Terry McAuliffe, the Democrats’ candidate for governor in Virginia, offers an op-ed in tomorrow’s Washington Post, kinda-sorta answering questions about his GreenTech Automotive company, but insisting he knows nothing about any of the issues currently being investigated by the Securities and Exchange Commission or the Department of Homeland Security’s Inspector General.
I’ve not been contacted in any way by those conducting the investigation and have no knowledge of it beyond what has been reported. From what has been reported, the investigation appears to be looking at a document allegedly prepared for potential investors — something I was not responsible for as chairman.
That is . . . hard to believe.
The SEC’s investigation focuses on GreenTech’s promissory notes, which told investors that under the deal, the investor either received preferred stock worth $555,000, or GreenTech would buy back its preferred stock for $500,000. It’s a sweet deal, meaning investors only risk the $55,000 in administrative fees . . . that violates the terms of the EB-5 visa, because the investors have to actually risk some capital to qualify.
Is McAuliffe really asserting that as chairman of the company, he never looked at or reviewed the promissory note? Seriously?
Republicans have also criticized the company for employing only about 100 people. Of course, that’s about 100 people who would not have had jobs if we had not taken a risk on this company.
Actually, Republicans are scoffing at McAuliffe’s wildly overoptimistic — some would say unrealistic — promises going back to the beginning of this project. Back in 2011, he was saying, “I have my first factory in Mississippi and I’m gonna announce another major plant this year, which is going to be three to five thousand jobs.” Surely a man’s inabilty to offer the public realistic assessments and forecasts, along with a tendency to overlook problems, overpromise and underdeliver is relevant to evaluating him as a potential governor, right?
The company has taken longer to develop than many people expected, including me, but taking a risk on an innovative company is a critical part of the American system, and most business leaders I speak with agree that it’s not uncommon for a company to face challenges meeting its goals.
Now it’s just babble. Which business leaders he speaks with disagree? Which ones think it’s rare or unheard of for a company to face challenges reaching its goals?
Like every start-up during the Great Recession, the company faced headwinds. Those included a bureaucratic slowdown in a bipartisan visa program known as EB-5, which brings capital from overseas to create jobs here in the United States for many companies. I joined a variety of business and political leaders from both parties who expressed frustration to officials at the agency overseeing the program.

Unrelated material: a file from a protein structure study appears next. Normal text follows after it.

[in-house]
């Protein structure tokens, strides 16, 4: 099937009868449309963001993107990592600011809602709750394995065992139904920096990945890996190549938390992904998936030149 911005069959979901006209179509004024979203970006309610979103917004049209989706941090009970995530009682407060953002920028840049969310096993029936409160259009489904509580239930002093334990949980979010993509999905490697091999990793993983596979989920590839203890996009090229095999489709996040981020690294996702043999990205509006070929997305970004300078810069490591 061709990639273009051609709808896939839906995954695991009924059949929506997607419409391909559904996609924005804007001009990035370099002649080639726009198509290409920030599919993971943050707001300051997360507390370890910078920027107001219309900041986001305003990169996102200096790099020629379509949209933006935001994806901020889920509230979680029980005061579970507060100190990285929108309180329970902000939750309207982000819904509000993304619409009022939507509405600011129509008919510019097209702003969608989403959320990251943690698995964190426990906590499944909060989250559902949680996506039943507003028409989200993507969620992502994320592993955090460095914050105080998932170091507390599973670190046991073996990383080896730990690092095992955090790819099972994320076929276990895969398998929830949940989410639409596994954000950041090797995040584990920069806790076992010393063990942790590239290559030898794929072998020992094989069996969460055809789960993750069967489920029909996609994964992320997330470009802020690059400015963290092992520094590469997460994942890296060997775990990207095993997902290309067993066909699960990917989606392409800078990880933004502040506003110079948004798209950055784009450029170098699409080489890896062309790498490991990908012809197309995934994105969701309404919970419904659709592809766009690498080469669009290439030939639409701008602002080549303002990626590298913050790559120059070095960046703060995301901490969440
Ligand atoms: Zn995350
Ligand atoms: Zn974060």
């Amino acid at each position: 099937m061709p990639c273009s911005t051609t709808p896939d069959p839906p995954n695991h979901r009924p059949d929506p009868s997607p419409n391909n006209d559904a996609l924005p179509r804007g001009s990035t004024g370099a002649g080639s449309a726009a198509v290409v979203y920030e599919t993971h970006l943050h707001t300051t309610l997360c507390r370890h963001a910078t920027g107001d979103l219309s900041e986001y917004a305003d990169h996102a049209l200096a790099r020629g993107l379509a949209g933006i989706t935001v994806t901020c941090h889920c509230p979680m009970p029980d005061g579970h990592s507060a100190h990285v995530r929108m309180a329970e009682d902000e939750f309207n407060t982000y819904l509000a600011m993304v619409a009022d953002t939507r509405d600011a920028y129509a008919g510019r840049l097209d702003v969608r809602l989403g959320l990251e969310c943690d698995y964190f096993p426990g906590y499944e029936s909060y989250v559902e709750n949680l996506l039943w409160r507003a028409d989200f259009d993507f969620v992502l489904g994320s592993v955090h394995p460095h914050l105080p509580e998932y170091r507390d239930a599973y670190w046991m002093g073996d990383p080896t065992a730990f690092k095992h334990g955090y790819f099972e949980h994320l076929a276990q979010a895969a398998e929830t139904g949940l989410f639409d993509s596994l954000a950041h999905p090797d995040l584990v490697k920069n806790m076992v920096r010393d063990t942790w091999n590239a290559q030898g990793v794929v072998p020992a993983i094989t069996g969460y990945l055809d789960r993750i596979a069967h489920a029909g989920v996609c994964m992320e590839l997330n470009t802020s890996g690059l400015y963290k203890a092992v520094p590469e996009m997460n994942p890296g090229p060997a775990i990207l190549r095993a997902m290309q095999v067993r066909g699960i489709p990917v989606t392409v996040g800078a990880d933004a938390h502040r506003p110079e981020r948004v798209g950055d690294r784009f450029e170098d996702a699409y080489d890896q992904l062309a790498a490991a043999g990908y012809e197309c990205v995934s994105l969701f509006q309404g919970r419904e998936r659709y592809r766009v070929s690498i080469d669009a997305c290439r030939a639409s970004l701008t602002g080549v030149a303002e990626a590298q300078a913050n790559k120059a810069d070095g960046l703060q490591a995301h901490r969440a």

My, what generic language. Yes, but the Homeland Security Inspector General is investigating to see whether officials gave special treatment to GreenTech because of McAuliffe’s political connections. McAuliffe was central to GreenTech’s effort to get DHS to reverse decisions on visas:
When Department of Homeland Security officials balked at certain visa requests, McAuliffe and [GreenTech business partner Anthony] Rodham tried to go over their heads to keep the endeavor — called Project Mastiff — going. In a December 2010 letter, McAuliffe complained to then-Homeland Security Secretary Janet Napolitano that her underlings ‘halted Project Mastiff in its tracks.’
According to Senator Chuck Grassley, a senior career employee at DHS wrote in response to a question from the press office about whether Greentech had received special treatment:
We absolutely gave special treatment to Green Tech at the directive of D1. D1 was working directly with the R[egional] C[enter]’s atty. . . . Additionally, I would call a wholesale rewrite of the AAO’s decision by the front office special treatment.
“D1″ is an apparent reference to Alejandro Mayorkas
, director of DHS’s Citizenship and Immigration Services.
In short, McAuliffe’s op-ed doesn’t shed much more light on the subject of GreenTech Automotive — other than his insistence that as chairman, he had no idea about any of the matters under investigation.